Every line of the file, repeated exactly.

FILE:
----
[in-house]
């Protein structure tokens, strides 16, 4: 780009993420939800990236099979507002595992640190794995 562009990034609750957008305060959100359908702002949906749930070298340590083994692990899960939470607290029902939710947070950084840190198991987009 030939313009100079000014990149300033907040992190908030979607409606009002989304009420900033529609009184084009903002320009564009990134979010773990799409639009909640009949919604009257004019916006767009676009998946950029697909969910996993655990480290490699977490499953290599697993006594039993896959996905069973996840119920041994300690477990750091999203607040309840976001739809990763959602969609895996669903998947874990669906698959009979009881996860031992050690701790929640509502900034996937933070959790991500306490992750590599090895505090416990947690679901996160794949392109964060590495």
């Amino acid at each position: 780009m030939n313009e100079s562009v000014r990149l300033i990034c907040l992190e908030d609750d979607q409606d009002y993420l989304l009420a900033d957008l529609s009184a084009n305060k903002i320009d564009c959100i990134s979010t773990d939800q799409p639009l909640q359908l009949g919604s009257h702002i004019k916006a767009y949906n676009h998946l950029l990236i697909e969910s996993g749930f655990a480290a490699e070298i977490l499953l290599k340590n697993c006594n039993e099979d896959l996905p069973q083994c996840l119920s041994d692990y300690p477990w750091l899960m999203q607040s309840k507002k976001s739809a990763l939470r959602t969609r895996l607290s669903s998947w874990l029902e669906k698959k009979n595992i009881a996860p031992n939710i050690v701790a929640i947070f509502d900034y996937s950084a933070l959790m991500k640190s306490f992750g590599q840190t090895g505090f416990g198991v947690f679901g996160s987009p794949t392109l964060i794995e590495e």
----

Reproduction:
[in-house]
């Protein structure tokens, strides 16, 4: 780009993420939800990236099979507002595992640190794995 562009990034609750957008305060959100359908702002949906749930070298340590083994692990899960939470607290029902939710947070950084840190198991987009 030939313009100079000014990149300033907040992190908030979607409606009002989304009420900033529609009184084009903002320009564009990134979010773990799409639009909640009949919604009257004019916006767009676009998946950029697909969910996993655990480290490699977490499953290599697993006594039993896959996905069973996840119920041994300690477990750091999203607040309840976001739809990763959602969609895996669903998947874990669906698959009979009881996860031992050690701790929640509502900034996937933070959790991500306490992750590599090895505090416990947690679901996160794949392109964060590495």
């Amino acid at each position: 780009m030939n313009e100079s562009v000014r990149l300033i990034c907040l992190e908030d609750d979607q409606d009002y993420l989304l009420a900033d957008l529609s009184a084009n305060k903002i320009d564009c959100i990134s979010t773990d939800q799409p639009l909640q359908l009949g919604s009257h702002i004019k916006a767009y949906n676009h998946l950029l990236i697909e969910s996993g749930f655990a480290a490699e070298i977490l499953l290599k340590n697993c006594n039993e099979d896959l996905p069973q083994c996840l119920s041994d692990y300690p477990w750091l899960m999203q607040s309840k507002k976001s739809a990763l939470r959602t969609r895996l607290s669903s998947w874990l029902e669906k698959k009979n595992i009881a996860p031992n939710i050690v701790a929640i947070f509502d900034y996937s950084a933070l959790m991500k640190s306490f992750g590599q840190t090895g505090f416990g198991v947690f679901g996160s987009p794949t392109l964060i794995e590495e």